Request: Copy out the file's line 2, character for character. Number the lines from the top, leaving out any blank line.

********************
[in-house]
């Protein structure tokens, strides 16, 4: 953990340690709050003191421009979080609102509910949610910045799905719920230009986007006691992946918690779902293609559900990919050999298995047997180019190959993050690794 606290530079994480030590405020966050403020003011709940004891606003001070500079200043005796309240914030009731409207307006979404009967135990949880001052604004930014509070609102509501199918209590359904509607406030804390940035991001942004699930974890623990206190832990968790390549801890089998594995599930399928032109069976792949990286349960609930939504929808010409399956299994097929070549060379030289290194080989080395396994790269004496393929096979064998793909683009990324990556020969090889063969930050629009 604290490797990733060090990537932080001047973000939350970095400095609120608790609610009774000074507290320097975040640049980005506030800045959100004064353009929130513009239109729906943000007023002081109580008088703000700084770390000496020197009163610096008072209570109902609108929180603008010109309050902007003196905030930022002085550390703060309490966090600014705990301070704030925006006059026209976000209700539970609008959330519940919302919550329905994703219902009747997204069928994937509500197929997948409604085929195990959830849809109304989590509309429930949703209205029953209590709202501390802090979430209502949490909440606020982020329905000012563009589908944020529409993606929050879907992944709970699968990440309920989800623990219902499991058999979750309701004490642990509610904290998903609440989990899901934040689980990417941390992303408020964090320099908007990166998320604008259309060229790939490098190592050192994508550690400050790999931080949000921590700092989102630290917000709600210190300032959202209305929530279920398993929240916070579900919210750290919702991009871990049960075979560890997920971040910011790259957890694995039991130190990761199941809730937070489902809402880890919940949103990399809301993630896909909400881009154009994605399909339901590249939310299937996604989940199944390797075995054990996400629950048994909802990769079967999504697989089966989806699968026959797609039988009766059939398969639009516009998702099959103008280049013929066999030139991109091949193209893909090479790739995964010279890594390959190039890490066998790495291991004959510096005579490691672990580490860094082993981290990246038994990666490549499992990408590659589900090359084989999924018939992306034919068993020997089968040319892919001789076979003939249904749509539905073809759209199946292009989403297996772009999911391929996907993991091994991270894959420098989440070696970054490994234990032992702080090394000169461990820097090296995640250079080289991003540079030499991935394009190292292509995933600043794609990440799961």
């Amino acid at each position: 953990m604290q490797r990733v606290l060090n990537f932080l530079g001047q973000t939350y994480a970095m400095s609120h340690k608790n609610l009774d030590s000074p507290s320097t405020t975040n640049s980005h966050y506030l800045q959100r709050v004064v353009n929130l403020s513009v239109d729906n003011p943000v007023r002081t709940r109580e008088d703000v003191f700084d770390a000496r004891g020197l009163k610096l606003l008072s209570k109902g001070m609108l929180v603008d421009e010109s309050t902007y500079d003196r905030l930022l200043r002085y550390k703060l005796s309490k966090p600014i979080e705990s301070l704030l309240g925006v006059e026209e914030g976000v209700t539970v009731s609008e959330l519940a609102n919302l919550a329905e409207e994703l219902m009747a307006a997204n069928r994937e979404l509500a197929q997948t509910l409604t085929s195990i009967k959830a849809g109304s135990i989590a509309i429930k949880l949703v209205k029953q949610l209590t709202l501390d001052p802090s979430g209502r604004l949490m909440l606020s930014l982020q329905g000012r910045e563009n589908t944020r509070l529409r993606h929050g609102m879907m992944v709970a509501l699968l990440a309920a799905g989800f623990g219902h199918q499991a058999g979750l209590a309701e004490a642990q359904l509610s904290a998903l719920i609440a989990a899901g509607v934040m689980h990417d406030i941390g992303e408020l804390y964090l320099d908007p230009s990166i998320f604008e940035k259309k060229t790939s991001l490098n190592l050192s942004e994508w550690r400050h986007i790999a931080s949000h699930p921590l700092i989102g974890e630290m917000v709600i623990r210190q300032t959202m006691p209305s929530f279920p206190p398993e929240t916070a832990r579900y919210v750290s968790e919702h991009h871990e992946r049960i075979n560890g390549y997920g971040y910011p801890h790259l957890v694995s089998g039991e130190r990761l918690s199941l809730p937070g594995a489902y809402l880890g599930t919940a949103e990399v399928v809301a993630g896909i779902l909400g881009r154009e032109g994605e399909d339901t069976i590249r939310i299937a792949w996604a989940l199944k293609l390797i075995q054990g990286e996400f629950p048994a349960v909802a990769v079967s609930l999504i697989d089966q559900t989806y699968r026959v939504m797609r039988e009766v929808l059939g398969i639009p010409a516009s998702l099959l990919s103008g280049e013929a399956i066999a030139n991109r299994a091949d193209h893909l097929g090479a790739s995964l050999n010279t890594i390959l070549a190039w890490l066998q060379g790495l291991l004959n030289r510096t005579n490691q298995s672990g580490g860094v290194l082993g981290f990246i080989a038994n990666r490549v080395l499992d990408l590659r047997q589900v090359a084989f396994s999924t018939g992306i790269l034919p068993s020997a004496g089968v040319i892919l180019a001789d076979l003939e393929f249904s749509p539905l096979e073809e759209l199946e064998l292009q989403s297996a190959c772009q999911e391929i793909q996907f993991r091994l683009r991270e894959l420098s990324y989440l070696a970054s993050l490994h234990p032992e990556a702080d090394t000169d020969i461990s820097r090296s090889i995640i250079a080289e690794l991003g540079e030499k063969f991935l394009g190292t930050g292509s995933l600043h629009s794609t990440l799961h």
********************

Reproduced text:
């Protein structure tokens, strides 16, 4: 953990340690709050003191421009979080609102509910949610910045799905719920230009986007006691992946918690779902293609559900990919050999298995047997180019190959993050690794 606290530079994480030590405020966050403020003011709940004891606003001070500079200043005796309240914030009731409207307006979404009967135990949880001052604004930014509070609102509501199918209590359904509607406030804390940035991001942004699930974890623990206190832990968790390549801890089998594995599930399928032109069976792949990286349960609930939504929808010409399956299994097929070549060379030289290194080989080395396994790269004496393929096979064998793909683009990324990556020969090889063969930050629009 604290490797990733060090990537932080001047973000939350970095400095609120608790609610009774000074507290320097975040640049980005506030800045959100004064353009929130513009239109729906943000007023002081109580008088703000700084770390000496020197009163610096008072209570109902609108929180603008010109309050902007003196905030930022002085550390703060309490966090600014705990301070704030925006006059026209976000209700539970609008959330519940919302919550329905994703219902009747997204069928994937509500197929997948409604085929195990959830849809109304989590509309429930949703209205029953209590709202501390802090979430209502949490909440606020982020329905000012563009589908944020529409993606929050879907992944709970699968990440309920989800623990219902499991058999979750309701004490642990509610904290998903609440989990899901934040689980990417941390992303408020964090320099908007990166998320604008259309060229790939490098190592050192994508550690400050790999931080949000921590700092989102630290917000709600210190300032959202209305929530279920398993929240916070579900919210750290919702991009871990049960075979560890997920971040910011790259957890694995039991130190990761199941809730937070489902809402880890919940949103990399809301993630896909909400881009154009994605399909339901590249939310299937996604989940199944390797075995054990996400629950048994909802990769079967999504697989089966989806699968026959797609039988009766059939398969639009516009998702099959103008280049013929066999030139991109091949193209893909090479790739995964010279890594390959190039890490066998790495291991004959510096005579490691672990580490860094082993981290990246038994990666490549499992990408590659589900090359084989999924018939992306034919068993020997089968040319892919001789076979003939249904749509539905073809759209199946292009989403297996772009999911391929996907993991091994991270894959420098989440070696970054490994234990032992702080090394000169461990820097090296995640250079080289991003540079030499991935394009190292292509995933600043794609990440799961």